You see, when you say "passing data" to the other program, you might be [a] tricking the other process into copying what you put in front of it, [b] tricking the other program into letting you overwrite its normally 'private' memory, or [c] some other approach. No matter which is the case, if the other program can take your larger data, there is a way to get it to them.

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  • ok, think code injection. simple. get data into a struct. allocate mem, write mem, create remote thread in the injected app, run thread. – wonderer Jul 30 '09 at 13:17
  • [If you're still following this thread...] We're on the same page here, I figured you were using CreateRemoteThread(). But what I'm trying to ask is: how do you get the target program to look at your data? Are you doing a memcpy into their data areas? Are you overwriting one of their pointers to it points to your data? – egrunin Aug 18 '09 at 16:18
0

I find KIV's trick quite usable. Though, I would suggest investigating the pointer issue first.

If you look at the malloc implementations
(check this IBM article, Listing 5: Pseudo-code for the main allocator),
When you allocate, the memory manager allocates a control header and
then free space following it based on your requested size.
This is very much like saying,

typedef struct _MyData
{
   int  size;
   char Data[1]; // we are going to break the array-bound up-to size length
} MyData;

Now, your problem is,
How do you pass such a (mis-sized?) structure to this other process?

That brings us the the question,
How does the other process figure out the size of this data?
I would expect a length field as part of the communication.

If you have all that, whats wrong with passing a pointer to the other process?
Will the other process identify the difference between a pointer to a structure and that to a allocated memory?

|improve this answer|||||
  • Thanks for the code. The problem is that we are dealing with a program that is not supported anymore so the only way I found to execute some code is via a simple DLL injection. The injection basically executes after the main call to the program is executed and also performs registry cleanup once a certain function is executed inside the "lagacy" software. So, unless you can give me a proper way to pass pointers into an injected function i can't use them because they crash the program – wonderer Jul 20 '09 at 17:08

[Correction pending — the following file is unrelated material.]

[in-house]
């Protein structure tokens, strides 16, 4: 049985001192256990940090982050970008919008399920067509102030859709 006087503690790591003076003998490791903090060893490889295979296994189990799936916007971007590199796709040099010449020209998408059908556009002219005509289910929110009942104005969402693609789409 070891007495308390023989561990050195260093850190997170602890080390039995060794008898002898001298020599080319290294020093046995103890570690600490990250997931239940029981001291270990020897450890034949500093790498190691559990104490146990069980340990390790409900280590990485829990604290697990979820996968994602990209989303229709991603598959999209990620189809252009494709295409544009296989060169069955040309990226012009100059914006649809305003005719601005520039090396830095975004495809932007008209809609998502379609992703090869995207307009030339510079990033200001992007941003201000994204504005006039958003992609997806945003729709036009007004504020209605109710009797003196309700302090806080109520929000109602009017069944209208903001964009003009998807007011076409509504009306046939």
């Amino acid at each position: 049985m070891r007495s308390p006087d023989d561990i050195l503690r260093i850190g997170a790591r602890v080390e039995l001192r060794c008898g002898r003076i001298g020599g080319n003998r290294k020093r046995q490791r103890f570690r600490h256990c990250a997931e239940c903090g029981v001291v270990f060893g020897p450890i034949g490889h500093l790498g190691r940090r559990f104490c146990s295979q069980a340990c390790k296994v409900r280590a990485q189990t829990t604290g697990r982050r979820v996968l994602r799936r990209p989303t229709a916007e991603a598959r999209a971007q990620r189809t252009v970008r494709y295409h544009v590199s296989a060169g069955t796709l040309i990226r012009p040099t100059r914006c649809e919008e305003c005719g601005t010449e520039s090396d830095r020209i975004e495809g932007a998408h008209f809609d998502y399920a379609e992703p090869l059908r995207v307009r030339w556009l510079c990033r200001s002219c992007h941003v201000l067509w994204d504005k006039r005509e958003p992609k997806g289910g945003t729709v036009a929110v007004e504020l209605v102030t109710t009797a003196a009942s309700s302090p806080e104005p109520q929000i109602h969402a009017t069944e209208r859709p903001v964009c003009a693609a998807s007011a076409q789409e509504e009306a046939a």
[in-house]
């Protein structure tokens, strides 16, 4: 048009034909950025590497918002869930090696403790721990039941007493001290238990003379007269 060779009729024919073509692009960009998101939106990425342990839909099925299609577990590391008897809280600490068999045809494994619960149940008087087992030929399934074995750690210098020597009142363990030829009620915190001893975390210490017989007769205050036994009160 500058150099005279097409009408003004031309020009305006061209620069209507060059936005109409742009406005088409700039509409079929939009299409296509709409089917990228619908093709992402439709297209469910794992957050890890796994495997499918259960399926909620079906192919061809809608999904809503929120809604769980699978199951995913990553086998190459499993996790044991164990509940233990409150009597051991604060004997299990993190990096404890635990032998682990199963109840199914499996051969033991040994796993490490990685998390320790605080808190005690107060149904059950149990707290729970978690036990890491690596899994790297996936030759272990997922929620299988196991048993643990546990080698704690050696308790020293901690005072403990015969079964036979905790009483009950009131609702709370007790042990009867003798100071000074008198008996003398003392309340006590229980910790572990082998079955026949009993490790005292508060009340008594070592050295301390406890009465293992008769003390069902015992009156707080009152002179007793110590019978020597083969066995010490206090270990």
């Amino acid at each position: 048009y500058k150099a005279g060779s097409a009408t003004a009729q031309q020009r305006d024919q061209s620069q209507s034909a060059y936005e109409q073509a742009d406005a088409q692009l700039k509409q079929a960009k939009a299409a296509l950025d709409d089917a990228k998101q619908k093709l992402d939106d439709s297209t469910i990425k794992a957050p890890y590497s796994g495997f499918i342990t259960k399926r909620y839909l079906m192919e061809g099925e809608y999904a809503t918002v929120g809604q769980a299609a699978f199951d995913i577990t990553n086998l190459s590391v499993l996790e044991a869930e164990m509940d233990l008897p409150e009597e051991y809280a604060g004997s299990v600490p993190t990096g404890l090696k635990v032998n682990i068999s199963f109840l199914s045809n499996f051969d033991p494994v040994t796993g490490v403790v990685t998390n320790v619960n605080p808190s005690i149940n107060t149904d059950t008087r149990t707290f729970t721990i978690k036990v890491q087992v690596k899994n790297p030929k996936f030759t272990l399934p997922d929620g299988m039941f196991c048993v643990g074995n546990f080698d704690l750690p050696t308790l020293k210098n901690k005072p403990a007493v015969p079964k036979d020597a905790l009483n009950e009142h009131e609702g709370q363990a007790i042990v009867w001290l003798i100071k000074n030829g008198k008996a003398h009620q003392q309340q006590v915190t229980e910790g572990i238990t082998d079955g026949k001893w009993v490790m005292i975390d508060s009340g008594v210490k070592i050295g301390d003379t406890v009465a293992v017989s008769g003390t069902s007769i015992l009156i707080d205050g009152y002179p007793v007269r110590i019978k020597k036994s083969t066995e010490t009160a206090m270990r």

• I think I am getting a hang of what you want to do. Trouble is, you seem to be trying an 'exploit' kind of approach towards achieving your goal. This would be very dependent on the way this legacy program was written. I cannot think of any specific things to ask you that will help me figure out any scheme here :-( – nik Jul 20 '09 at 18:28
  • How about using something similar to FARPROC and pass the address of the pointer and get it somehow inside the injected code? – wonderer Jul 20 '09 at 18:56
0

You cant reacolate manualy.

You can do some tricks wich i was uning when i was working aon simple data holding sistem. (very simple filesystem).

typedef struct
{
    int index ;     
    char x[250];
} data_ztorage_250_char;

typedef struct
{
    int index;      
    char x[1000];
} data_ztorage_1000_char;

int main(void)
{
      char just_raw_data[sizeof(data_ztorage_1000_char)];
      data_ztorage_1000_char* big_struct;
      data_ztorage_250_char* small_struct;
      big_struct = (data_ztorage_1000_char*)big_struct; //now you have bigg struct
      // notice that upper line is same as writing